Keeping up with ever-changing youth culture can be tough.
We get a sense that language, music and technology are changing but how are things changing and what does that mean for working with teens. Business Insider 2016 report is out this Spring and here are some important insights we can use:
The Insider Report
To learn what American teenagers in 2016 really like, and what they don’t, they polled about 60 students from across the US. They interviewed teens ages 13 to 19, in middle school, high school, and college. (check out the whole report)
Here are some of the highlights
- Teens get their first smartphone when they’re 11.
- Teens are shy to talk about how much time they spend on their phones, but it’s a lot. Teens spend about six hours a day on their phones. (This is both in and out of school.)
- They said they spent 11 hours in front of screens every day — answers ranged from two hours to 18 hours
- Fovorite Apps –Snap Chat by a landslide -Spotify was almost universally heralded as the best music app, and it was also listed as a favorite app by a lot of respondents. Instagram was another favorite. The dark horse: Twitter. Facebook didn’t make the list but the messenger app did – Messaging is huge –imessage, sms, and facebook messenger
- Netflix is the clear winner for streaming services –binge watching alone or with friends is a big pass time.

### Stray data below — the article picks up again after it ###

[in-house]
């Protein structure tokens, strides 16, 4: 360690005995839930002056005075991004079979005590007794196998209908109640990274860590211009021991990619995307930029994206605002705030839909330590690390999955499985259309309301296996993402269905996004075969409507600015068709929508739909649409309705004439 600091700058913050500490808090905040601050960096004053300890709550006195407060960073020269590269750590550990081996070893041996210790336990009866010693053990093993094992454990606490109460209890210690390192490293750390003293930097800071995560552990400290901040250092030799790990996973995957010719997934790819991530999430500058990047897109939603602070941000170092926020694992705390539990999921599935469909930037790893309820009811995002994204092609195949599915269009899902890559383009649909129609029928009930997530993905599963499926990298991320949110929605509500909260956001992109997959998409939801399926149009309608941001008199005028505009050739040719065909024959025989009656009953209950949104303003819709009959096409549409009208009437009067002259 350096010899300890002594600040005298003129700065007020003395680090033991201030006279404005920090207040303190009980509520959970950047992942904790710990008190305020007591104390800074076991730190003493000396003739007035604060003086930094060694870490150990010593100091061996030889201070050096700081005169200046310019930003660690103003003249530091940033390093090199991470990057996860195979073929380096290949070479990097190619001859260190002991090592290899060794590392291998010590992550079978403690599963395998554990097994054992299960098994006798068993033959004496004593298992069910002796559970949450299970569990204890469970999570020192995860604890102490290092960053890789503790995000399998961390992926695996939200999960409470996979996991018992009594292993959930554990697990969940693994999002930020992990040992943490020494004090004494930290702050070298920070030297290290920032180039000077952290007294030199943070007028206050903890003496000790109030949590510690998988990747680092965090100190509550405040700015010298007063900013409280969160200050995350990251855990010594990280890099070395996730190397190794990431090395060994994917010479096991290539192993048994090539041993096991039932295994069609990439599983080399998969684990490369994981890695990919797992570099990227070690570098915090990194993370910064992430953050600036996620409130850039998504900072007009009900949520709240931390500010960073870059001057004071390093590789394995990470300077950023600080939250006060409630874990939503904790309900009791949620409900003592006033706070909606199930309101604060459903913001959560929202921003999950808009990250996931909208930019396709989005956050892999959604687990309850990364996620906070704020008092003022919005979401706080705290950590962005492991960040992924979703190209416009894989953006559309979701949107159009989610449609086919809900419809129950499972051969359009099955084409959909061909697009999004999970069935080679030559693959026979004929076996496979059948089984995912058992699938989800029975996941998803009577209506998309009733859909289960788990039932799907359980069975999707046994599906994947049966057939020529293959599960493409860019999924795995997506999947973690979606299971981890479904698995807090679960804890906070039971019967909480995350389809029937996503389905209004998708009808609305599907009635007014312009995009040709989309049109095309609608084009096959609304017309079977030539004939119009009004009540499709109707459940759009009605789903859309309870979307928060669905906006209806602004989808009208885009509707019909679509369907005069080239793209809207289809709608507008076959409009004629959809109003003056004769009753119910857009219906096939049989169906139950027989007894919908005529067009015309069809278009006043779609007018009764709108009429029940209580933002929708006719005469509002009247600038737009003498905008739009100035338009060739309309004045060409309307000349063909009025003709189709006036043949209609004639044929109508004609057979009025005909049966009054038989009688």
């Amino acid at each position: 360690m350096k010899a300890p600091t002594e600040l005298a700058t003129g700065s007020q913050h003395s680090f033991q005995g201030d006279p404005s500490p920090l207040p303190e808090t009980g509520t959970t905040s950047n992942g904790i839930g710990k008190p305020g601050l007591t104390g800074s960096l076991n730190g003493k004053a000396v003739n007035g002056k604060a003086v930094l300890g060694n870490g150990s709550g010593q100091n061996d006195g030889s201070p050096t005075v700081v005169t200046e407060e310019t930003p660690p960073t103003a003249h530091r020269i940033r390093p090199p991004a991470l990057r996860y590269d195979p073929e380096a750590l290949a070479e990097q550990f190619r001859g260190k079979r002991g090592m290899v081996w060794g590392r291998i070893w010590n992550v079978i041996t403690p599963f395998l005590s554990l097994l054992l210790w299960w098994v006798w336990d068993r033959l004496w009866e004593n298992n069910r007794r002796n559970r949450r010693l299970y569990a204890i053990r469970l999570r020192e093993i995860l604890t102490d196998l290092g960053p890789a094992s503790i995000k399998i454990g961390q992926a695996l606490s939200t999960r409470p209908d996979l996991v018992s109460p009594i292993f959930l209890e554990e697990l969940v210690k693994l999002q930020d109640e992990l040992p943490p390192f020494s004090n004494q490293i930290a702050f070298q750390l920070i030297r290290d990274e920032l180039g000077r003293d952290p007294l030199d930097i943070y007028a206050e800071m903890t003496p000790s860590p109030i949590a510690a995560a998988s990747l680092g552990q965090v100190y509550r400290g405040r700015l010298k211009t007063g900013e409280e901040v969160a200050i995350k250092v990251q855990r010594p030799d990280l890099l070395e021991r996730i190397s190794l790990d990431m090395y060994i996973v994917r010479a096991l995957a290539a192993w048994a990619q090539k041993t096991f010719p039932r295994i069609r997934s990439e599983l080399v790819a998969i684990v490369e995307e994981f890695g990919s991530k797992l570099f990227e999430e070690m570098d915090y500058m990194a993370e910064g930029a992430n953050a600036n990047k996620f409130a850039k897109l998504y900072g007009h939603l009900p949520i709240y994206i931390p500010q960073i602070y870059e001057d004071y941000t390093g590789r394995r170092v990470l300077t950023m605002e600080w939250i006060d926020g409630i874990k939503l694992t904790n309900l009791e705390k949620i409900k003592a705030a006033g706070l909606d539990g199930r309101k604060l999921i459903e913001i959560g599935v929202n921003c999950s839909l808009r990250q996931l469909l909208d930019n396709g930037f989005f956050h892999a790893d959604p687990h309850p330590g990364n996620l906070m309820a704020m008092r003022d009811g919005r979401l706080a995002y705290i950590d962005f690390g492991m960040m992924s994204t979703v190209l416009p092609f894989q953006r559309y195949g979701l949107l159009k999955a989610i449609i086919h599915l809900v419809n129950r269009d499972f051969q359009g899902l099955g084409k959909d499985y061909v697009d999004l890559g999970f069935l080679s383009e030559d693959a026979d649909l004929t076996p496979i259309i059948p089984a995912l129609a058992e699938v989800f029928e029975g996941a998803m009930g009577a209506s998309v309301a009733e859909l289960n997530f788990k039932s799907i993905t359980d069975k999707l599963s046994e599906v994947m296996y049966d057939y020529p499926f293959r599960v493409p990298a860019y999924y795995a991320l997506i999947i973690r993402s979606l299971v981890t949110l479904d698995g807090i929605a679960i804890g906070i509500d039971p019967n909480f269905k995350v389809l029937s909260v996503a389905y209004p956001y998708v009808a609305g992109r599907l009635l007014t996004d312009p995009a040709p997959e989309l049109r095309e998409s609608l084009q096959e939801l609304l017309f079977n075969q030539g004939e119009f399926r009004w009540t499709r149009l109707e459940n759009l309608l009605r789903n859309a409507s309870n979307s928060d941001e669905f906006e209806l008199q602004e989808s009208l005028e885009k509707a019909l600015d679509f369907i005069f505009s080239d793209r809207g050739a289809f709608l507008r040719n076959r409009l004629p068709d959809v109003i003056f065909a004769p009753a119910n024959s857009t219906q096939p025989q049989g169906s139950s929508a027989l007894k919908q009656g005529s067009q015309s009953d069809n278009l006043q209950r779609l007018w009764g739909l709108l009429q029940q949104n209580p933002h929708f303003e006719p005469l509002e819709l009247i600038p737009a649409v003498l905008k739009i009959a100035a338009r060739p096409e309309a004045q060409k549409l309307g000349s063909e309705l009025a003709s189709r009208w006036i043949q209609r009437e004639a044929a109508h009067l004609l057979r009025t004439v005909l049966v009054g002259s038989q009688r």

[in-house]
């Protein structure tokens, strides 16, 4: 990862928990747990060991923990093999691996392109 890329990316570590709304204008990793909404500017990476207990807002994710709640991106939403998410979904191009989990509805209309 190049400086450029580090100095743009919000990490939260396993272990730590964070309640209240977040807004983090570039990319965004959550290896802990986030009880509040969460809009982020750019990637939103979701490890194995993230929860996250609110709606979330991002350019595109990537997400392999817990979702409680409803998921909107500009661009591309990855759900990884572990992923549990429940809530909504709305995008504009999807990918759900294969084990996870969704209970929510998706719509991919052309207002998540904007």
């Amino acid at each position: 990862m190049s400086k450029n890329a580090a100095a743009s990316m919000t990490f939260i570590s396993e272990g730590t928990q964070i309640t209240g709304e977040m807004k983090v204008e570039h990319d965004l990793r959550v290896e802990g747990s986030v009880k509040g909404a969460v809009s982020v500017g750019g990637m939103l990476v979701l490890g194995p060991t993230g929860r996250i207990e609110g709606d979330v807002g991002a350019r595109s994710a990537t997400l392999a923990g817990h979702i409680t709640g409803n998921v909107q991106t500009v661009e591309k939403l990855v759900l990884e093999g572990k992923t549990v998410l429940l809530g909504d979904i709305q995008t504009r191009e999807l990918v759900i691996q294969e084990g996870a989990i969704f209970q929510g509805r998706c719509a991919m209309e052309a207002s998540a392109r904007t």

teen’s home screen
What Do We Make of All This?
So do we just do what the teens do to connect with them or use their tech to do something different?
There are so many restrictions for how to safely communicate with teens. Teachers and social workers are not allowed to add students on face book or Instagram.
Have teens share their world with you. What do they love on Netflix. What do they love about it? What is their favorite music on Spotify – what is on their play list. How can you use similar music styles at your youth events?
Most youth workers are not restricted in the same way to imessage students, have an Instagram account for their youth group or to contact teens.
As teens are moving away from face book it may be easier and more effective to connect with students on Instagram.
Netflix dominates a big chunk of our student’s lives. Discussions about discretion would be helpful. Help parents and teens set up good guidelines for content and reasonable limits.
I want to really strongly advocate for face to face time spent with students with very small groups of students. The more tech takes over a students schedule the more important it is for parents and youth workers to communicate with them up close and personal.
What about you?
What are some ways that you use your knowledge of what is going on in youth culture as you work with teens?